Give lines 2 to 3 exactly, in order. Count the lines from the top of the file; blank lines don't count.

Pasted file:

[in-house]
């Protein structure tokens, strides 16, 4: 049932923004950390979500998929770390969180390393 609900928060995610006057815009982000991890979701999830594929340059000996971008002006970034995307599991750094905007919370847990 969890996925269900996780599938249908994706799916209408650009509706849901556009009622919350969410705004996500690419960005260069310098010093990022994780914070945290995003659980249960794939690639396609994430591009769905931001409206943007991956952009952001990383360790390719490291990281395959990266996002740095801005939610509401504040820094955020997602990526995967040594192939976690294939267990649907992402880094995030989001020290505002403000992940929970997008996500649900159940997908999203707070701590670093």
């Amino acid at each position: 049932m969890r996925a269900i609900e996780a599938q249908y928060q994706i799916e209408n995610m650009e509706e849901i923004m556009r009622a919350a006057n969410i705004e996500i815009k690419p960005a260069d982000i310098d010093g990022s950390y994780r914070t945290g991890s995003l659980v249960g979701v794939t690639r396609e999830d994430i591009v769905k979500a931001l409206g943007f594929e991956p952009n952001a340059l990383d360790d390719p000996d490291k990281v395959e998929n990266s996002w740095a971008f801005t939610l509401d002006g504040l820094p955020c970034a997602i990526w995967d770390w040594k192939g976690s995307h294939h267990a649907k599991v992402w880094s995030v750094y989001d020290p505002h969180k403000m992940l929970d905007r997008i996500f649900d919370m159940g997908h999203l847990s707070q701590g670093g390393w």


């Protein structure tokens, strides 16, 4: 049932923004950390979500998929770390969180390393 609900928060995610006057815009982000991890979701999830594929340059000996971008002006970034995307599991750094905007919370847990 969890996925269900996780599938249908994706799916209408650009509706849901556009009622919350969410705004996500690419960005260069310098010093990022994780914070945290995003659980249960794939690639396609994430591009769905931001409206943007991956952009952001990383360790390719490291990281395959990266996002740095801005939610509401504040820094955020997602990526995967040594192939976690294939267990649907992402880094995030989001020290505002403000992940929970997008996500649900159940997908999203707070701590670093």
């Amino acid at each position: 049932m969890r996925a269900i609900e996780a599938q249908y928060q994706i799916e209408n995610m650009e509706e849901i923004m556009r009622a919350a006057n969410i705004e996500i815009k690419p960005a260069d982000i310098d010093g990022s950390y994780r914070t945290g991890s995003l659980v249960g979701v794939t690639r396609e999830d994430i591009v769905k979500a931001l409206g943007f594929e991956p952009n952001a340059l990383d360790d390719p000996d490291k990281v395959e998929n990266s996002w740095a971008f801005t939610l509401d002006g504040l820094p955020c970034a997602i990526w995967d770390w040594k192939g976690s995307h294939h267990a649907k599991v992402w880094s995030v750094y989001d020290p505002h969180k403000m992940l929970d905007r997008i996500f649900d919370m159940g997908h999203l847990s707070q701590g670093g390393w």